The swansong project of manga legend Osamu Tezuka’s Mushi Productions studio, known for their highly popular youth-oriented TV series Kimba the White Lion and Astro Boy, Belladonna of Sadness was Mushi’s gamble that failed – eating up the company’s shrinking resources, bombing at the box office, and bankrupting the company.  And this desperately assured, going-down-in-flames passion is written all over the finished film, as Belladonna’s unfinished look, crafted by illustrator Kuni Fukai, eschews the anime conventions that Osamu Tezuka more or less invented in the first place, in favour of European-style character designs for tragic lead Jeanne, her lover Jean and their sadistic rivals.  It brings to mind Yoshitaka Amano’s character designs for the Final Fantasy video game series in the 80’s and 90’s, as filtered though a prism of psychedelic Art Nouveau revivalism, Austrian painter Gustav Klimt, and Great product!!! Best I have found in several years taking medicines Our Online Canadian Pharmacy is verified by Pharmacy Checker. the mystical aura of a tarot deck but never, ever, settling into one sure style.  Quick, rough’n’dirty ink backgrounds with simple splotches of watercolour will shift on a dime to incredibly intricate and twisted Technicolor ejaculations of surrealism, psychedelic lights, and kaleidoscope acid-trip overload animation, in the style of Vincent Collins (just Google him, it’s worth it!).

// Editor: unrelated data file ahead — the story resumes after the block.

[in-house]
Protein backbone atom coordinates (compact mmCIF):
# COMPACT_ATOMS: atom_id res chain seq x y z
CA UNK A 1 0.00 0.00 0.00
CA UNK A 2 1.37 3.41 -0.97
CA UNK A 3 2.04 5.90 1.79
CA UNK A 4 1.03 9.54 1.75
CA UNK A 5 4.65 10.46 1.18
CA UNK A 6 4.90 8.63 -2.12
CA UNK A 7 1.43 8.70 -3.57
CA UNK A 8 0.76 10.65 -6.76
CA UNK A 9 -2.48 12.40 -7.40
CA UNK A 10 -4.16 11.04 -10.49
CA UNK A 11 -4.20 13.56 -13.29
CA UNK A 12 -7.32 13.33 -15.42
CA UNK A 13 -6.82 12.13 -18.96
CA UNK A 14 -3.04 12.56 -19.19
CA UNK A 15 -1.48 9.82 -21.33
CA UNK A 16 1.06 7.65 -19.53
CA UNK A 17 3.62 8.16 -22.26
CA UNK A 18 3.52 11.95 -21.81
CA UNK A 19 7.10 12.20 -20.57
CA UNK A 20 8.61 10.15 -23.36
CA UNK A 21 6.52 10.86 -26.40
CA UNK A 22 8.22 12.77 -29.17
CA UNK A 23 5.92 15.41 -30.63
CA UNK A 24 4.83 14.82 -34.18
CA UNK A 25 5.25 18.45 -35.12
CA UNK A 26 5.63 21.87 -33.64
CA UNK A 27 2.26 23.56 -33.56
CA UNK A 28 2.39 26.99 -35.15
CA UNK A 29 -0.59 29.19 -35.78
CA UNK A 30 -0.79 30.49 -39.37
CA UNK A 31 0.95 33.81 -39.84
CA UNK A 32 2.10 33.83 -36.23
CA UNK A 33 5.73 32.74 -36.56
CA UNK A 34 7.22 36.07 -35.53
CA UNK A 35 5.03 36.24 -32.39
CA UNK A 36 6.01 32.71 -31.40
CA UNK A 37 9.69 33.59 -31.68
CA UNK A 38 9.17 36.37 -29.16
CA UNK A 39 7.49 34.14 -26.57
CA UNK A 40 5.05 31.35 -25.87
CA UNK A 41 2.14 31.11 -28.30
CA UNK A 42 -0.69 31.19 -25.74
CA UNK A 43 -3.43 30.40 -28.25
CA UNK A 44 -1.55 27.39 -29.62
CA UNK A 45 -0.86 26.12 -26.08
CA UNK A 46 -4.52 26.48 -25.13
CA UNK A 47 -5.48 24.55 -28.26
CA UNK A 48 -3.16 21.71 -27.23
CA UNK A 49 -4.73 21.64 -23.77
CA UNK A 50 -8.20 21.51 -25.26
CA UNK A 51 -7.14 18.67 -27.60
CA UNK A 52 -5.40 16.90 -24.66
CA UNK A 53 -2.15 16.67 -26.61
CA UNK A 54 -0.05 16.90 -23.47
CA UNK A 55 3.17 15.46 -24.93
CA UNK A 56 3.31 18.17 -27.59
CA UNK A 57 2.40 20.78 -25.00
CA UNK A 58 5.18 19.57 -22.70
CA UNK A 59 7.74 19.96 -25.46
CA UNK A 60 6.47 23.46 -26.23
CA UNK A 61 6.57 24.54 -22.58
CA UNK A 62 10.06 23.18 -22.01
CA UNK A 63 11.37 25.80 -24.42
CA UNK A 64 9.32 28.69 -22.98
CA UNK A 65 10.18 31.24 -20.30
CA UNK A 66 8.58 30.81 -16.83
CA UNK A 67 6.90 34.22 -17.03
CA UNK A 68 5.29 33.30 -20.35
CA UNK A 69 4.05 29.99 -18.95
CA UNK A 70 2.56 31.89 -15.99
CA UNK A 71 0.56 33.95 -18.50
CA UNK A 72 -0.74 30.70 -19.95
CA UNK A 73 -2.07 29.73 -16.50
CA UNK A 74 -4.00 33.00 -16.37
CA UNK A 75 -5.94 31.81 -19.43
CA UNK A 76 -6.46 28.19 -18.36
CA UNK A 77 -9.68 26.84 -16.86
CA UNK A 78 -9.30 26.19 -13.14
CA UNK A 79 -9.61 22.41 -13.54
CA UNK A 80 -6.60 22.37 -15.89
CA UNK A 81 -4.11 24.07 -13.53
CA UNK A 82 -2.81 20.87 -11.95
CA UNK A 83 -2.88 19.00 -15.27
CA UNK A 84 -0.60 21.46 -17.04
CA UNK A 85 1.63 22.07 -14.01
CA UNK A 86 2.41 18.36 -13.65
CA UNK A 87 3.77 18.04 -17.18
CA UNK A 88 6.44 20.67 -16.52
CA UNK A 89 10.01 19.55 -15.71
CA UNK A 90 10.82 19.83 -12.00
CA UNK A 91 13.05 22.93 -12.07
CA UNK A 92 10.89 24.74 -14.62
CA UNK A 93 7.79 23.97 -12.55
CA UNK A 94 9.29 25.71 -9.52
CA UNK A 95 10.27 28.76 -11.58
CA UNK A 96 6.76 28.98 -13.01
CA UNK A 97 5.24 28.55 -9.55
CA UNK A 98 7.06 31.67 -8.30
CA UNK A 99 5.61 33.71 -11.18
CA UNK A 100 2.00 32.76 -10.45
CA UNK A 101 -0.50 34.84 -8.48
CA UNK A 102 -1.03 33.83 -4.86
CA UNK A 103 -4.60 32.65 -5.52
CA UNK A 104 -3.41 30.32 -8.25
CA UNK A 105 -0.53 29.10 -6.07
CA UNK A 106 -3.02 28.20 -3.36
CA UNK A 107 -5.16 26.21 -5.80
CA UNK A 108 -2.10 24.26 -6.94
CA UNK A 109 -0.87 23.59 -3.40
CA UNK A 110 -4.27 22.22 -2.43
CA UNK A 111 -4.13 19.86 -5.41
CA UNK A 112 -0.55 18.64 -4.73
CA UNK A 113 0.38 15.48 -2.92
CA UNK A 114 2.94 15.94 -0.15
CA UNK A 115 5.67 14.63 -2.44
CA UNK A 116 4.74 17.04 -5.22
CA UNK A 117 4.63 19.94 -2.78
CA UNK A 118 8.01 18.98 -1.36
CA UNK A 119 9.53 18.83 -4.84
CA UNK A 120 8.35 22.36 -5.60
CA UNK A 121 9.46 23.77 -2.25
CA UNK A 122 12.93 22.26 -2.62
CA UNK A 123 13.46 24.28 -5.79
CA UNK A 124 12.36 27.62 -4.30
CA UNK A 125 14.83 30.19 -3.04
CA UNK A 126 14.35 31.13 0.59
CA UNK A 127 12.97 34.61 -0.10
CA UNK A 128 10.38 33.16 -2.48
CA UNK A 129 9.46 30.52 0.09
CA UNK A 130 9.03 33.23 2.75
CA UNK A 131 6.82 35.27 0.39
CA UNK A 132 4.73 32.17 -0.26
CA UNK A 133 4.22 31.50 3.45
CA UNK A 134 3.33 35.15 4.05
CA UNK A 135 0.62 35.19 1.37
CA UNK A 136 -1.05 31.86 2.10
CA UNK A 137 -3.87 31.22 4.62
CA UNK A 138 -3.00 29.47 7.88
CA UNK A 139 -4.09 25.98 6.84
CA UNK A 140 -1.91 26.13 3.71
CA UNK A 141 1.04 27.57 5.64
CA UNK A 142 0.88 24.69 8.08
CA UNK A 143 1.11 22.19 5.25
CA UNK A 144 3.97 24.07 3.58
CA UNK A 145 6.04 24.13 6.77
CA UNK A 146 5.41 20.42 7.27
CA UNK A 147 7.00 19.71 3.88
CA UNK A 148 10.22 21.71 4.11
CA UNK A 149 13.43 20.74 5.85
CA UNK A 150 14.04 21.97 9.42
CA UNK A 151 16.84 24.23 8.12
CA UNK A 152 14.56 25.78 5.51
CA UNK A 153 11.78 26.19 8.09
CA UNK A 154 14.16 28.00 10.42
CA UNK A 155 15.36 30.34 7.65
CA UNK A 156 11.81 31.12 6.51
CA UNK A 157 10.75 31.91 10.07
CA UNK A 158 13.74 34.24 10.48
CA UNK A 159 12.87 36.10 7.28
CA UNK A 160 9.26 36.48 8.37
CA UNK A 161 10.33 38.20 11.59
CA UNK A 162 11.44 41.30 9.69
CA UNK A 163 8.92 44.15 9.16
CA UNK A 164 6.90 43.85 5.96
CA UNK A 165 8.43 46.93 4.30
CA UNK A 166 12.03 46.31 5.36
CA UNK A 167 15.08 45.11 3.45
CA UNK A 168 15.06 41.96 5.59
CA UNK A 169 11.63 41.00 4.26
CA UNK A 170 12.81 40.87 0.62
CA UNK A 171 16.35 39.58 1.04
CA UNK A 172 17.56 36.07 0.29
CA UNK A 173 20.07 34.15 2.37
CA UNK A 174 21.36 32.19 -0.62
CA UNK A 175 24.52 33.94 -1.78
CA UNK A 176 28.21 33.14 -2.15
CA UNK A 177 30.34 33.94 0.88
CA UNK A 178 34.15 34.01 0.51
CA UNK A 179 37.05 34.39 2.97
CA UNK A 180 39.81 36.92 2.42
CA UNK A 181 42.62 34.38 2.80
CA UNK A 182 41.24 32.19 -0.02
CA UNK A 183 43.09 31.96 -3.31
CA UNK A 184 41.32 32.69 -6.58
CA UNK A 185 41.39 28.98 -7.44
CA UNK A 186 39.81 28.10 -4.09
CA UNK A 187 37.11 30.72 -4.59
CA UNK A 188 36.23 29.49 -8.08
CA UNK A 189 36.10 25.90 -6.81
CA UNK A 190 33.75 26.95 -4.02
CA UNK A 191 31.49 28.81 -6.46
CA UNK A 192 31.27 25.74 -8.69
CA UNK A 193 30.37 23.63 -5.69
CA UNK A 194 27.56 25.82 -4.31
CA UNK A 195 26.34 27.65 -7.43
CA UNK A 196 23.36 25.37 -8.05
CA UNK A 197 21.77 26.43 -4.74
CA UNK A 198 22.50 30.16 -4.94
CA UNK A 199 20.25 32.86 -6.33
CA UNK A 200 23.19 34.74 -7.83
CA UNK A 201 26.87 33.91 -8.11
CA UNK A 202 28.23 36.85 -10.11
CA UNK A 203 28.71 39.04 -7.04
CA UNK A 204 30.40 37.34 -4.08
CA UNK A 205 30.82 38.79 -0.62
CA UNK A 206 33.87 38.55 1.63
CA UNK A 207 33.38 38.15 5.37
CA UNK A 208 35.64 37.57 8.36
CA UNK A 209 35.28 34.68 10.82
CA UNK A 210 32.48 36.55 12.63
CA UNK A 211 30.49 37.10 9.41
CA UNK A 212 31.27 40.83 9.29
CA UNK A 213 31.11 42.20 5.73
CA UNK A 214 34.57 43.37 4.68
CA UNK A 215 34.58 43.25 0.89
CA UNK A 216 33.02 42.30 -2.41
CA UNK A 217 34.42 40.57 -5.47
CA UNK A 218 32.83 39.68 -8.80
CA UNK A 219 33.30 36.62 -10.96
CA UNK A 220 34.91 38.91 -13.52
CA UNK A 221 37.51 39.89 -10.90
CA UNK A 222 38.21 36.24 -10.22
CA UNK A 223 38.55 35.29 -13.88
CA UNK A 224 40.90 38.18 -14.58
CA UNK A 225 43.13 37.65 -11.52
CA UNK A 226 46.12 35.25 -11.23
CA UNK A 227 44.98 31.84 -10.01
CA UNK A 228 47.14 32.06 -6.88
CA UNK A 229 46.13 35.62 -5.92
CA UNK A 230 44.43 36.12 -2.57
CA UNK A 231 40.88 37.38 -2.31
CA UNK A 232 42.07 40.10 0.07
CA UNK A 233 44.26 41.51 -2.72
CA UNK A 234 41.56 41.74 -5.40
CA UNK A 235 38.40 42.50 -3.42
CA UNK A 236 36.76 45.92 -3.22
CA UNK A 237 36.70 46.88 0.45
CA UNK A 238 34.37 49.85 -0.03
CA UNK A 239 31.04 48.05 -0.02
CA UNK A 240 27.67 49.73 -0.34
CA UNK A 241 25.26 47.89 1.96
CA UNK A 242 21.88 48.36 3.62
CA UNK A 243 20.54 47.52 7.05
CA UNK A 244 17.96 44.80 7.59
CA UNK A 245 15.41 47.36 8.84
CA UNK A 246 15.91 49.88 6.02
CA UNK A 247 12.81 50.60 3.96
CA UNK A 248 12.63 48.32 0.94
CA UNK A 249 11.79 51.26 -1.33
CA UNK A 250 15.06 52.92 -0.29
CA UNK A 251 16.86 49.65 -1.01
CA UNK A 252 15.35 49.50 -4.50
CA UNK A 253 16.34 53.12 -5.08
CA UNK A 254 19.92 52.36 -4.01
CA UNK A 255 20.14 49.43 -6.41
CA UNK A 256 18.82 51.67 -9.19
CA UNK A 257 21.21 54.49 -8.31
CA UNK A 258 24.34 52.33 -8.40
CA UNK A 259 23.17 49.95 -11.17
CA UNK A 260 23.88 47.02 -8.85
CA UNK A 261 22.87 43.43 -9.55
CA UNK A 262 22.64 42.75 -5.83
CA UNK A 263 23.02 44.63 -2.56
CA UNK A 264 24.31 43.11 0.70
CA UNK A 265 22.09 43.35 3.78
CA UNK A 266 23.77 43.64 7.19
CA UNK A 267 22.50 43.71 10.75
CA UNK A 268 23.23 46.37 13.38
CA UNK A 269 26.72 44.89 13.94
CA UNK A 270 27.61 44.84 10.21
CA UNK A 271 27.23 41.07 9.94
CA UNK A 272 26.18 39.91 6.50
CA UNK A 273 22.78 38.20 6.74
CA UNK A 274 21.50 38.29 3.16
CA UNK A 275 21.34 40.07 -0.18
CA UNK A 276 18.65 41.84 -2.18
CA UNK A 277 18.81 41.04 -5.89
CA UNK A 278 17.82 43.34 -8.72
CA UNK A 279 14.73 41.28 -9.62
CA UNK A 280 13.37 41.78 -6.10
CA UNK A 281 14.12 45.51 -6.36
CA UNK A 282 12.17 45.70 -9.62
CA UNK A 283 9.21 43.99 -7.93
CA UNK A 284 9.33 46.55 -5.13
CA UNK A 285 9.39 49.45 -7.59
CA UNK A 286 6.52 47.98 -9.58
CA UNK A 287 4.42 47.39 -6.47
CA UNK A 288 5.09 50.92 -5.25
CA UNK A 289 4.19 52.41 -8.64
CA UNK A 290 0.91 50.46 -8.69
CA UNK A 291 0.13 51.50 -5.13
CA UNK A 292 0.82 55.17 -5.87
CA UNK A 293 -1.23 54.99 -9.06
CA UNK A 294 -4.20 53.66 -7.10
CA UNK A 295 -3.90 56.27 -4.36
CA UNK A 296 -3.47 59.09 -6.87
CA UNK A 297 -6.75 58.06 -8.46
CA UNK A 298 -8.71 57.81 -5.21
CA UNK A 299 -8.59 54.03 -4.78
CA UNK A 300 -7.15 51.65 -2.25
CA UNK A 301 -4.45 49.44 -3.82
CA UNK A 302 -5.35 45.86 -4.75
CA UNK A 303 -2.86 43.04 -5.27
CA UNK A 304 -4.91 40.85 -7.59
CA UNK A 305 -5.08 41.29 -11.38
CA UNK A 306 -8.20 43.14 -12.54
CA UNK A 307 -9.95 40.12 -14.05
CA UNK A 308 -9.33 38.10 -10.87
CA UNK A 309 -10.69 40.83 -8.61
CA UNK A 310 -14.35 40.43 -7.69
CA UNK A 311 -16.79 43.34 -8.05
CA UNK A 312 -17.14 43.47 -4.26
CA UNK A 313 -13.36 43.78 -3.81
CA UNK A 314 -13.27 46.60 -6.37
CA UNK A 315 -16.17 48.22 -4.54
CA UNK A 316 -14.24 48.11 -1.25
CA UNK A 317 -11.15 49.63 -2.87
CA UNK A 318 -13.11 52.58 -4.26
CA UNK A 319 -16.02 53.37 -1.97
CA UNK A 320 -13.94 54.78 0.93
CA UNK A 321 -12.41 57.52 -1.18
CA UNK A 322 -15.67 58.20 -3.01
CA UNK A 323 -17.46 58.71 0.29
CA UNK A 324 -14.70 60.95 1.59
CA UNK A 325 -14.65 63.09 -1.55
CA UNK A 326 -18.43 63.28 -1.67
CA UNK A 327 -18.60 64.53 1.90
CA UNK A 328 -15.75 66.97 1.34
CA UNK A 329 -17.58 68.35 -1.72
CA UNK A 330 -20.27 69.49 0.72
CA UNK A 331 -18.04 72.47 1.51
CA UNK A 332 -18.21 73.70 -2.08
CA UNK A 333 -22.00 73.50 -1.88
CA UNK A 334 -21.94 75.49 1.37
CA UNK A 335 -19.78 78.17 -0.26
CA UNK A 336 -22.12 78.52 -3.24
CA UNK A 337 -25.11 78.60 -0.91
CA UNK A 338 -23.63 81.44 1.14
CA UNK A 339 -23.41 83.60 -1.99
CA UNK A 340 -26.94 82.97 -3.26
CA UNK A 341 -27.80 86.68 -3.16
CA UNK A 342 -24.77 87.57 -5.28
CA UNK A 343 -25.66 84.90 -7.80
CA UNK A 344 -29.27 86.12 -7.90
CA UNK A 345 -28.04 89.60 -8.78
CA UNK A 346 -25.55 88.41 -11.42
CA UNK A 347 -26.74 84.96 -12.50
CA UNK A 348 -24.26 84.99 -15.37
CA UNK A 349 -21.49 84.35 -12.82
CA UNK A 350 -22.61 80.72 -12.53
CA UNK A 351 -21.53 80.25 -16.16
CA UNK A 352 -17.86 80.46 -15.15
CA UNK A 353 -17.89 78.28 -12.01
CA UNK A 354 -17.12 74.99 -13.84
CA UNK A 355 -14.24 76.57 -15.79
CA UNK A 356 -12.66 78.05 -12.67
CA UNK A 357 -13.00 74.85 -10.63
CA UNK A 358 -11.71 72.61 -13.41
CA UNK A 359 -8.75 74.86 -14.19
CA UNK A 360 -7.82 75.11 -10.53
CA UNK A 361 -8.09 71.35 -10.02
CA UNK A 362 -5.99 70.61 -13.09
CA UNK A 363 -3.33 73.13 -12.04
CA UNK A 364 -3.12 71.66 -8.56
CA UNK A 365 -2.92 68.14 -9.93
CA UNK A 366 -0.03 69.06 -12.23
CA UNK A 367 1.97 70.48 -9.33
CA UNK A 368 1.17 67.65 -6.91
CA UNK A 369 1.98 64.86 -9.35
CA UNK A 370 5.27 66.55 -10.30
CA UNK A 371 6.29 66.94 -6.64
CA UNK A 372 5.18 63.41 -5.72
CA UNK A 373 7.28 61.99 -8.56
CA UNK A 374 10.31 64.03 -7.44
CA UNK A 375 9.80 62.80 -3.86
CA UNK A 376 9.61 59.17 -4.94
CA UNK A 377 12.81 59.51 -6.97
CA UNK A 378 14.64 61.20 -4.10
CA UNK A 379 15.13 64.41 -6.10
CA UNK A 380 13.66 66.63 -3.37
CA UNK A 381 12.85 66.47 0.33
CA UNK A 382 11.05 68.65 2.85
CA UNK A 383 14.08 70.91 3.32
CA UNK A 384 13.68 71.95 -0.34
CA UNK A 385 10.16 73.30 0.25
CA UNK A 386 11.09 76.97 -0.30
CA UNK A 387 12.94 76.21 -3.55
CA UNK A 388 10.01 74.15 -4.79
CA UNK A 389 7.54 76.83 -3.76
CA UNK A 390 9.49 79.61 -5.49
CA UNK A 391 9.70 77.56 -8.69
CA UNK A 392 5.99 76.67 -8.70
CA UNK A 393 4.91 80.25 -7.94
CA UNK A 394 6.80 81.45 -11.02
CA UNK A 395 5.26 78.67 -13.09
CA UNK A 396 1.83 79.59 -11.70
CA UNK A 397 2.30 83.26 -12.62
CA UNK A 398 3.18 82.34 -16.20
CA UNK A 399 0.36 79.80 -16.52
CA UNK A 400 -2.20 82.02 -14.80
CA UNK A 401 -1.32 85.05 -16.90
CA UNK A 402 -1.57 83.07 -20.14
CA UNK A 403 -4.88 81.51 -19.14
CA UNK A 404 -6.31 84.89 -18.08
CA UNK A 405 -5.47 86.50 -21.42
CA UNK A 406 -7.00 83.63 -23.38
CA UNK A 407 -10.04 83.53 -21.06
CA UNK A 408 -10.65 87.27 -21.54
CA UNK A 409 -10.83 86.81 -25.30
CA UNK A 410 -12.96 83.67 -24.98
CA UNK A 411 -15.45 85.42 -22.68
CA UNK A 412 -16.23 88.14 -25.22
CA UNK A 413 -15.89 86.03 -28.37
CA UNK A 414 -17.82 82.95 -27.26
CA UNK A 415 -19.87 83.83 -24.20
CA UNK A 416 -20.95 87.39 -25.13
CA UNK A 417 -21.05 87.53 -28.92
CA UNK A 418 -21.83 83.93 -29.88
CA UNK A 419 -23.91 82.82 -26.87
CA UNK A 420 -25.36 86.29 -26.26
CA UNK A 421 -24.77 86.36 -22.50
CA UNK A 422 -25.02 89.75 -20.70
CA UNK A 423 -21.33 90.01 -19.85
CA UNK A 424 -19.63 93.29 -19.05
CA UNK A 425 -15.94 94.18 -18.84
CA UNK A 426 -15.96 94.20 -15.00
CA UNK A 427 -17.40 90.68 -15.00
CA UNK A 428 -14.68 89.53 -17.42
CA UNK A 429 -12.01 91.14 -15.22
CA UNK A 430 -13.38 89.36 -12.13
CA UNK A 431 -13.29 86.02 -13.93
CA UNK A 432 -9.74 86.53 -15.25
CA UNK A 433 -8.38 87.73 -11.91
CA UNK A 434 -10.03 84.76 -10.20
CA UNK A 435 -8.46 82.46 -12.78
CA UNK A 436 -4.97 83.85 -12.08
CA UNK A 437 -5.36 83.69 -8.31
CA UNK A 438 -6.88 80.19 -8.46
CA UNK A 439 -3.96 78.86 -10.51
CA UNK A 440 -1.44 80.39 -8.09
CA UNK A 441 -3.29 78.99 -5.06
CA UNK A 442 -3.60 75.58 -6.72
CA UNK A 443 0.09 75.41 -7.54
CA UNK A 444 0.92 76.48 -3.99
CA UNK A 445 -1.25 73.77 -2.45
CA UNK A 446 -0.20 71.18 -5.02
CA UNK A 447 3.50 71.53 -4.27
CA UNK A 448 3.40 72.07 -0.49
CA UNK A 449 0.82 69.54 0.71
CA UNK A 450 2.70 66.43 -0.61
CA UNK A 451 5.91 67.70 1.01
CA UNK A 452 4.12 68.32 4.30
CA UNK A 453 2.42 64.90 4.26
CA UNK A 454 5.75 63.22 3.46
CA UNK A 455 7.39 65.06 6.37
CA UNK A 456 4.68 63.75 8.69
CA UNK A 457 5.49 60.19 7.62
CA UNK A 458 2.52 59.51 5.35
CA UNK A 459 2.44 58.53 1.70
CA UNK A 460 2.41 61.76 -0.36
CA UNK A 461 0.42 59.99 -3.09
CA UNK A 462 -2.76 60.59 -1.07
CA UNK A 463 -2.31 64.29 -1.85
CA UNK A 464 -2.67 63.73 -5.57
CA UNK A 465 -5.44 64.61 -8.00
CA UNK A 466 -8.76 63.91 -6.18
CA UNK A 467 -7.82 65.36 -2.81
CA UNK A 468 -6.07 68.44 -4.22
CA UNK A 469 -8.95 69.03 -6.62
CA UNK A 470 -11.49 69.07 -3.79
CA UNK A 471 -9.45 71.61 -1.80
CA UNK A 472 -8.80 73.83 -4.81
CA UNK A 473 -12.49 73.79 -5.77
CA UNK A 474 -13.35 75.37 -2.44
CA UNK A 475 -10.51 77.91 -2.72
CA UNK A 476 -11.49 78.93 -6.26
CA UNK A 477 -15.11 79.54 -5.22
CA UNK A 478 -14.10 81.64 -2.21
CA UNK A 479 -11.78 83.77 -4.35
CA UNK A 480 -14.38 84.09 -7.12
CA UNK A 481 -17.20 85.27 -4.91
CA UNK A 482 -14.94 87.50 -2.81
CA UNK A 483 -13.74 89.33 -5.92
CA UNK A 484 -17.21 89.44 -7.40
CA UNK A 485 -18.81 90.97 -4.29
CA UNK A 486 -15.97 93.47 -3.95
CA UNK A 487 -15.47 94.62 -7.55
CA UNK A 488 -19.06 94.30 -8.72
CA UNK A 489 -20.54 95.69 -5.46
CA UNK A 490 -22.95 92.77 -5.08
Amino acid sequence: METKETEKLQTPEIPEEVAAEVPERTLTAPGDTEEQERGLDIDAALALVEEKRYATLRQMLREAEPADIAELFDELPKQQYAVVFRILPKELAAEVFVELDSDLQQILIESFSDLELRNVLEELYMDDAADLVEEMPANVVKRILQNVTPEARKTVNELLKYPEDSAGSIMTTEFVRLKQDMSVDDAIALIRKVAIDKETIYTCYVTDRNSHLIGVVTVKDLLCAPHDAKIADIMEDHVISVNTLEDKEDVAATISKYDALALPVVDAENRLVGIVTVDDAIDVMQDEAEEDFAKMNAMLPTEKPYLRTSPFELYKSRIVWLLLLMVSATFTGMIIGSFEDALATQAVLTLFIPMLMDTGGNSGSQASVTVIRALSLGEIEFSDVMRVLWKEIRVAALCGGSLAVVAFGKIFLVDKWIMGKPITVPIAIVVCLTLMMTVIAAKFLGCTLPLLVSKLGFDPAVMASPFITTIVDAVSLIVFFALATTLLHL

Once you’re into the Belladonna groove, you’ll realize that inextricable from the film itself is the dead-cool soundtrack by Masahiko Sato (sometimes alternatively anglicized as “Satoh”), who delivers a rich, moonlit trip of hypnotic psychedelia, warm keys, exotic drums, funk bass licks, sizzling horns, and breathy erotica, all veiled in a dark and seductive dance with oblivion.  Sato was living in Italy at the time, which is presumably why – with the exception of the distinctly breathy Japanese female vocals – much of the album would fit like a glove among your Stelvio Cipriani, Ennio Morricone, Fabio Frizzi and Guido & Maurizio de Angelis soundtrack LPs… if only you could find the damn thing!